As mentioned in our previous blog post, Marc Hansen, Secretary of State for Higher Education and Research of Luxembourg opened the second day of the European Data Forum (EDF2015) with a statement that research and innovation are a priority for the Luxembourg Government, making up 0.7-0.9 percent of the country’s GDP. He pointed out that Luxembourg has one of most highly secure data parks in the world and they intend to apply for a common PCI (projects of common interest) project on high performance computing (HPC) and big data infrastructure will ensure European sovereignty on key HPC development technologies, an intention which was later applauded by Commissioner Oettinger.
The next speaker in the opening session of day two was Günther H. Oettinger, European Commissioner for Digital Economy and Society, who highlighted that we are in the middle of the fourth industrial revolution which will have a profound impact on our lives. He stated that data analytics were becoming a key technology at the heart of the revolution industry 4.0. “What is needed today is the creation of value chains built on data” Oettinger continued. He pointed out that 1 in 10 supercomputing infrastructures were in Europe, in Luxembourg itself as a matter of fact. “We are lagging behind” he asserted and stated that every researcher should have access to supercomputing infrastructures in Europe, adding further that there was a need to coordinate and focus investments in the coming years as no EU member state can successfully compete with the US or China alone.
This statement came as an encouragement for our European BDE project which intends to build a community and develop a big data platform in all seven of the important societal challenges identified by the European Union in its Horizon 2020 research and innovation programme (Climate, Energy, Food, Health, Transport, Security, and Social Sciences). Indeed, in every one of these fields, the processing, analysis and integration of large amounts of data plays a growing role – such as the analysis of medical data, the decentralized supply with renewable energies or the optimization of traffic flow in large cities.
The Commissioner also emphasised the need to coordinate and focus investments in the coming years as no EU member state can successfully compete with the US or China alone. Oettinger pointed out that 700 m EURO from the Horizon 2020 programme was going into the common PCI and applauded Luxembourg’s intent to apply as mentioned by Marc Hansen.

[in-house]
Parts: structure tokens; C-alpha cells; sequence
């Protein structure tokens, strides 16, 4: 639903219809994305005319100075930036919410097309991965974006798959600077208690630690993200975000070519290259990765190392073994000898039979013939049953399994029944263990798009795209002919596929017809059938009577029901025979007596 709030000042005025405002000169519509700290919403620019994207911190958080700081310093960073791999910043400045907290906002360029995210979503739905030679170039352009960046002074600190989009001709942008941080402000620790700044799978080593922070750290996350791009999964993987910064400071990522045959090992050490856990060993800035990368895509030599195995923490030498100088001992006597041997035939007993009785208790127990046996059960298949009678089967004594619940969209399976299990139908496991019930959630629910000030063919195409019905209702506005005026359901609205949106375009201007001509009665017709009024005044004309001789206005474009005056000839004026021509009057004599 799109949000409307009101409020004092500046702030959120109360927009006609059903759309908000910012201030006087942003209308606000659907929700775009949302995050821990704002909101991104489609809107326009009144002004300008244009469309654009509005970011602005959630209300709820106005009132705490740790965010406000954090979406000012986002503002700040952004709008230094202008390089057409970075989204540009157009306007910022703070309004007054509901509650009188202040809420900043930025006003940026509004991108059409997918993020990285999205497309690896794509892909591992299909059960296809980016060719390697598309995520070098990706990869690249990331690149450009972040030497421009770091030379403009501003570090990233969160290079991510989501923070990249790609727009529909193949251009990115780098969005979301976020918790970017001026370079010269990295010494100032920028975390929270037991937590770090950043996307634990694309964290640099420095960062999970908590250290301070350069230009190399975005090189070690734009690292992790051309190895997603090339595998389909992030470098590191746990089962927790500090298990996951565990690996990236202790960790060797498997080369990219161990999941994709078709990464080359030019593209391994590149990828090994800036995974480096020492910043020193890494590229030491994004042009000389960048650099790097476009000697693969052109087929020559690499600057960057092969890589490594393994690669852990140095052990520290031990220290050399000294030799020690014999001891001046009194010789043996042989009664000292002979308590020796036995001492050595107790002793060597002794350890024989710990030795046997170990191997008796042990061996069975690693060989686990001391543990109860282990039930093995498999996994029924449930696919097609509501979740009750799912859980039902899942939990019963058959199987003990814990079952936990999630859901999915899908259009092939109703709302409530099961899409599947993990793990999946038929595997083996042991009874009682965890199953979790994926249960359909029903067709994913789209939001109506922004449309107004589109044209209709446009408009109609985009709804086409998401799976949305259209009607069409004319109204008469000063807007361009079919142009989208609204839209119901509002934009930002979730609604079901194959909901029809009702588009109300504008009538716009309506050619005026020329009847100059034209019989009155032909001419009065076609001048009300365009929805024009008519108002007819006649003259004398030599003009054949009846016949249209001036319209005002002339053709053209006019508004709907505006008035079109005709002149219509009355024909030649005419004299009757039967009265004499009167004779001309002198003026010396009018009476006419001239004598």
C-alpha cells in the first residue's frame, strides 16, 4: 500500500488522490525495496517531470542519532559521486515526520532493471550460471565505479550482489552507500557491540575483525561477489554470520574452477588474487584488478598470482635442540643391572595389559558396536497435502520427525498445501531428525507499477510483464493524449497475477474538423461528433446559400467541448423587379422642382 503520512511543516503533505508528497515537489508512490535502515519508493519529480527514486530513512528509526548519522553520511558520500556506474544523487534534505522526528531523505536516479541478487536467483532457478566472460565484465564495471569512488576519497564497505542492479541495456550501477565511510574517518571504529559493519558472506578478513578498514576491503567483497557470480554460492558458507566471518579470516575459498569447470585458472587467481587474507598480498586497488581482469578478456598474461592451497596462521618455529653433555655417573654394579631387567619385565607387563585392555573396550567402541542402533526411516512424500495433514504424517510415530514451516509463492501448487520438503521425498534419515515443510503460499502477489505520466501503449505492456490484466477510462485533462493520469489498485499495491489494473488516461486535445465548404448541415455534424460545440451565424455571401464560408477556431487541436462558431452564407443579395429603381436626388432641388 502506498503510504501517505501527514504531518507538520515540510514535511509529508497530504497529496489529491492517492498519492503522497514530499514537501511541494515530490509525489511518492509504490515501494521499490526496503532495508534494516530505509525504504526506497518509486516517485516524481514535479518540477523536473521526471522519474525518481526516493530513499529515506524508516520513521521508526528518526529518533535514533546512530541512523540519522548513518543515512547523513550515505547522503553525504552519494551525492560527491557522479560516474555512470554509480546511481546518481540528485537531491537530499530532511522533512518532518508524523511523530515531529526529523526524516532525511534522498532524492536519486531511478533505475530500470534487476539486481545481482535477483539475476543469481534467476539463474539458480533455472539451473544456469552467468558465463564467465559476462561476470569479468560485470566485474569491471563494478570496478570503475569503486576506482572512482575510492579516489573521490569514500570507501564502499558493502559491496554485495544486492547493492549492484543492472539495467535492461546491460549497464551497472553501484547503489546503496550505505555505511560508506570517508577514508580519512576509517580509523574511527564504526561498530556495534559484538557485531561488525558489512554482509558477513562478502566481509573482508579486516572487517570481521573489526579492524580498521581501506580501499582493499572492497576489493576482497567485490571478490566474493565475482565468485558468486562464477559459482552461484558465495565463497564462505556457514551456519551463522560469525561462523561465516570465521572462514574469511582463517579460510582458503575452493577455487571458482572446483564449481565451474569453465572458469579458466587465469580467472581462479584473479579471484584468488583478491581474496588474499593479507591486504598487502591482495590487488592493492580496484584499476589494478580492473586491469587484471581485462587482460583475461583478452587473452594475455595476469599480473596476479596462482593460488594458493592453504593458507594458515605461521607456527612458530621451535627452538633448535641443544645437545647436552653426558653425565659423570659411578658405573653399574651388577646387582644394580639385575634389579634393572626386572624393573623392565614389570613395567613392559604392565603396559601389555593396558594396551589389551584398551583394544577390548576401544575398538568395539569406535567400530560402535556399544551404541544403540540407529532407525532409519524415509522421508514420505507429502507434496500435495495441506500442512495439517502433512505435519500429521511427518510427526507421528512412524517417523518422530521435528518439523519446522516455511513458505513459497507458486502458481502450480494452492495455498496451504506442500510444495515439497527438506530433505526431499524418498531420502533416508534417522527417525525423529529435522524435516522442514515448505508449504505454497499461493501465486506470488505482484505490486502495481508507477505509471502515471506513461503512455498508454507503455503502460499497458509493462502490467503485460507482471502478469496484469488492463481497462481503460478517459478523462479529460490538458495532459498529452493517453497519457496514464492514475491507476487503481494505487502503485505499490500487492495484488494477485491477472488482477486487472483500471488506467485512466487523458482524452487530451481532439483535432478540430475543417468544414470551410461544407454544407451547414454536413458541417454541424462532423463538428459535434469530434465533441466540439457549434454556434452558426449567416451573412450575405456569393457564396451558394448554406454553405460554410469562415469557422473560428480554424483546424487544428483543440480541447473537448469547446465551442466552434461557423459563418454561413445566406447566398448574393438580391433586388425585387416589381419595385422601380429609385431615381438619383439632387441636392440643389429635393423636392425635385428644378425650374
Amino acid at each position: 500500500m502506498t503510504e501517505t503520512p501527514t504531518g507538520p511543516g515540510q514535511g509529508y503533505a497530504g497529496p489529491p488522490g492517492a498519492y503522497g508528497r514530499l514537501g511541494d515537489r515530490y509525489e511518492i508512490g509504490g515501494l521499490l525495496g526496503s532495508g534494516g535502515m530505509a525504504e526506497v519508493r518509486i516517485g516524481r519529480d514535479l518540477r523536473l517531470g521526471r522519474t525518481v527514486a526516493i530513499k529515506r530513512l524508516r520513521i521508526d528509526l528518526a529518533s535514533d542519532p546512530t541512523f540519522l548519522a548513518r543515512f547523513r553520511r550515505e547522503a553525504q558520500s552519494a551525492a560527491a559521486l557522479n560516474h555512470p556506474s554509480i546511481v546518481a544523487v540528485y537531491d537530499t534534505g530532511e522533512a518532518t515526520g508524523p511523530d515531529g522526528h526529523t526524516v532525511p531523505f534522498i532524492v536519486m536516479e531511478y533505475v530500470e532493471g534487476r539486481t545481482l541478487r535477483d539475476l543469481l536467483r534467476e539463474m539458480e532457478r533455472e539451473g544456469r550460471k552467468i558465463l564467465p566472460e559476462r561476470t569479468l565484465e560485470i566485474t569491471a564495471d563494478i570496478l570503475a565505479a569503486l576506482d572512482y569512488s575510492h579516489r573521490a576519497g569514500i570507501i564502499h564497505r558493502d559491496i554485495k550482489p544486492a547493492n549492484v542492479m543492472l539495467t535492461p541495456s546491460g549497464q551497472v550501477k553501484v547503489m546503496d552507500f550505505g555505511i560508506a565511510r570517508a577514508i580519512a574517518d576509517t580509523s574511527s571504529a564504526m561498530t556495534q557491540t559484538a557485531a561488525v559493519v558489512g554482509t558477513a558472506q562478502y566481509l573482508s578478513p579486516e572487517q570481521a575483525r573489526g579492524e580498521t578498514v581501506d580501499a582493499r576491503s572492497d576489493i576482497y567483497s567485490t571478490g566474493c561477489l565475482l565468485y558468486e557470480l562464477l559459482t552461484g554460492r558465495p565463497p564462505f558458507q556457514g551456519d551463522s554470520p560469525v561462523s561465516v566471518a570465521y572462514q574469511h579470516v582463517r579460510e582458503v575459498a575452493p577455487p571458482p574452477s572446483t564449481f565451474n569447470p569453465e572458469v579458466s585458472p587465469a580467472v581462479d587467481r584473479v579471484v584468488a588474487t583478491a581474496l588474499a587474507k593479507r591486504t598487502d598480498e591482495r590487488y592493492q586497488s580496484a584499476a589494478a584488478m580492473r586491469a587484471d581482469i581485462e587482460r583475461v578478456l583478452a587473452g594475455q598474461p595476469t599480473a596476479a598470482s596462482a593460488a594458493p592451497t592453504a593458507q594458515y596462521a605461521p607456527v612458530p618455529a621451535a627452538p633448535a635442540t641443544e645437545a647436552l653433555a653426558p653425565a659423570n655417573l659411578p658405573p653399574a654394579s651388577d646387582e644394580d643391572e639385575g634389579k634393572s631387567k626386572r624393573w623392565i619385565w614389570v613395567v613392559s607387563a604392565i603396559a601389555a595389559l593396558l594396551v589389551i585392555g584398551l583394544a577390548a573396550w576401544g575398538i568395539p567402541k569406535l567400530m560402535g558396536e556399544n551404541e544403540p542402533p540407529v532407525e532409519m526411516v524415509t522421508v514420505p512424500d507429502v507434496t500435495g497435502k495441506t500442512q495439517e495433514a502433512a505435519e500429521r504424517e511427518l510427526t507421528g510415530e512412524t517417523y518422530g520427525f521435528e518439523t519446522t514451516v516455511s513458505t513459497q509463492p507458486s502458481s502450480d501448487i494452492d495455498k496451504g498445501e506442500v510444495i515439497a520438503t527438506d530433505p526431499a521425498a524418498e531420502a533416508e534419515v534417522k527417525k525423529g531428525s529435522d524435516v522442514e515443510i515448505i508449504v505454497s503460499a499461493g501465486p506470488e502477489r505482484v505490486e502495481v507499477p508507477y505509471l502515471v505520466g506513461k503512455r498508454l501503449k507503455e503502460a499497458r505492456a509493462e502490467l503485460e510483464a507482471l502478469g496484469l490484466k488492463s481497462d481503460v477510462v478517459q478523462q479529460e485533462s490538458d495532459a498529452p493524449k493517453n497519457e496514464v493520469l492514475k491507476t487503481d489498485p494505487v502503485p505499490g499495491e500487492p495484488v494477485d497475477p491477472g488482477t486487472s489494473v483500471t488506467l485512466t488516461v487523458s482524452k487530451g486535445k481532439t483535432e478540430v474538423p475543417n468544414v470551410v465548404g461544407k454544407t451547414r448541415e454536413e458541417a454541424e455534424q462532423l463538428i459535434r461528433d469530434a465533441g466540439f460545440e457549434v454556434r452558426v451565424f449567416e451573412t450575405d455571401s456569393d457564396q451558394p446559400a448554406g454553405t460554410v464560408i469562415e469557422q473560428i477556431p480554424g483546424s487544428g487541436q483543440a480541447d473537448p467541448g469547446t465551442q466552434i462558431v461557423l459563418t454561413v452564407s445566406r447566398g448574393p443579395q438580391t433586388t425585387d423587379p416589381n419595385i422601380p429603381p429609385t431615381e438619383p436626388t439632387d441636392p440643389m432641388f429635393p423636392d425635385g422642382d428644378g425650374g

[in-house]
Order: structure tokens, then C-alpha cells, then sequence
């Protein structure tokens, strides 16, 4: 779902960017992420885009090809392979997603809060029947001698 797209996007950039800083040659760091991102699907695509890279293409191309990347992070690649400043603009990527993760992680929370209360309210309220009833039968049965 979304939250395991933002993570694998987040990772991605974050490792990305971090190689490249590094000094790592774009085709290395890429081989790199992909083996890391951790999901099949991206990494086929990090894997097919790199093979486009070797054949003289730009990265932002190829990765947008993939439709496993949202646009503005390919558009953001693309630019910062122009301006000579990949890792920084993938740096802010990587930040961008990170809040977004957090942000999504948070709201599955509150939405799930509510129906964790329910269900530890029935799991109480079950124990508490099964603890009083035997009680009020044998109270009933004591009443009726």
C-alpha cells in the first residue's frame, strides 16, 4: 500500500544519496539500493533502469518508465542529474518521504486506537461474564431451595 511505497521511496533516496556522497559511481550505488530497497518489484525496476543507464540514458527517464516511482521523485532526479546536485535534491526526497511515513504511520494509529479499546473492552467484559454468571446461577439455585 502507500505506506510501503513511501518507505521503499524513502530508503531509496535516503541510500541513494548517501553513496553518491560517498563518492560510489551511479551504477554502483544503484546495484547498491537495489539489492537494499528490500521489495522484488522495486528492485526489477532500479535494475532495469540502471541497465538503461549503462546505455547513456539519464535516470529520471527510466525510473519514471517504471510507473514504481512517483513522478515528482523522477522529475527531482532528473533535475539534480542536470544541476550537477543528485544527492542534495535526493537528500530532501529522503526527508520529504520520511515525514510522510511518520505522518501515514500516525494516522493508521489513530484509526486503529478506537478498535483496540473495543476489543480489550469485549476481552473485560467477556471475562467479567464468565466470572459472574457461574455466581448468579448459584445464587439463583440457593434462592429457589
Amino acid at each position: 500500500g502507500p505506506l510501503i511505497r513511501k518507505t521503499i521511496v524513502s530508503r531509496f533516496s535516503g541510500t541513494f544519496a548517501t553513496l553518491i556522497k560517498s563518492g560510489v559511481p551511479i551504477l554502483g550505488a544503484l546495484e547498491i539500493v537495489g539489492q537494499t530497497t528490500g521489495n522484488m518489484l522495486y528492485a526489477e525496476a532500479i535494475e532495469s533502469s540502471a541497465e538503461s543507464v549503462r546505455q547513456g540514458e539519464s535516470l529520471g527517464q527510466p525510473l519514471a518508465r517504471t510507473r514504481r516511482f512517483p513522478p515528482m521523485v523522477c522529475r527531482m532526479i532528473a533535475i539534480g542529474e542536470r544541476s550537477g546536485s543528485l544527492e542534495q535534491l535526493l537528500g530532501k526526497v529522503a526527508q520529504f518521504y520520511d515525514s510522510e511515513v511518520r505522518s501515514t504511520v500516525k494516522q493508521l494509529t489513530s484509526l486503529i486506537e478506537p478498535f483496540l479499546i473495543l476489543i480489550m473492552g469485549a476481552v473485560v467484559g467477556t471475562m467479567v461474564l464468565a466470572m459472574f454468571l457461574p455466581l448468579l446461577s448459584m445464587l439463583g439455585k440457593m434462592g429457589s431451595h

Perhaps the highlight of his presentation for people keenly following European policy issues was his comment that a communication was to be published early 2016 on the setting up a European cloud initiative.
Another European development in the field of big data which will have come as a bearer of good news was the setting up of a European Data Science Academy to analyse data gap in Europe for data-skilled professionals, with the ambition of developing curricula and training on these.
Lastly, he drew attention to the BigDataValue PPP with its more than 130 countries and concluded by being optimistic that the European industry has the capacity of mastering the change.
On the previous day of EDF2015, Mariana Kotzeva, Deputy Director-General, Eurostat highlighted the Big data for official statistics competition. She explained that, in its first instalment, the competition was exclusively about nowcasting economic indicators at national or European level. The main goal of the competition is to discover promising methodologies and data sources that could, now or in the future, be used to improve the production of official statistics in the ESS. The competition comprises 7 tracks corresponding to 4 main indicators and some of their variants: unemployment, HICP, tourism and retail trade, and the deadline for registration is 10 January 2016. This competition could potentially be relevant to some of our societal challenge stakeholders in the framework of BDE.
Kotzeva’s presentation was focused on new frontiers for statistics and she also drew from the work of Eurostat on big data (dedicated portal) and to the ESS Vision 2020, a common strategic response of the European Statistical System (Eurostat, EU Member States and EFTA countries) to the challenges that official statistics is facing, and more specifically to the ESS Big Data Action Plan and Roadmap 1.0.
Then, another European portal took the spotlight at BDE as Wendy Carrara, Director and EU policy advisor, Capgemini Consulting revealed the new European Data Portal, launched at the EDF2015 conference itself. This portal harvests the metadata of Public Sector Information available on public data portals across European countries. It also offers information on the provision of data and on the benefits of re-using data. An article was published in The Guardian which highlights that the portal is part of a three year, €7.5m EU open data project.
The EU Open Data Portal was also mentioned, as the single point of access to a growing range of data from the institutions and other bodies of the EU. By providing easy and free access to data, the portal aims to promote their innovative use and unleash their economic potential. It also aims to help foster the transparency and the accountability of the institutions and other bodies of the EU. The EU Open Data Portal is managed by the Publications Office of the European Union. Implementation of the EU’s open data policy is the responsibility of the Directorate-General for Communications Networks, Content and Technology of the European Commission.
You can access the programme, presentations and photographs from EDF2015 as well as see their press coverage on the conference website.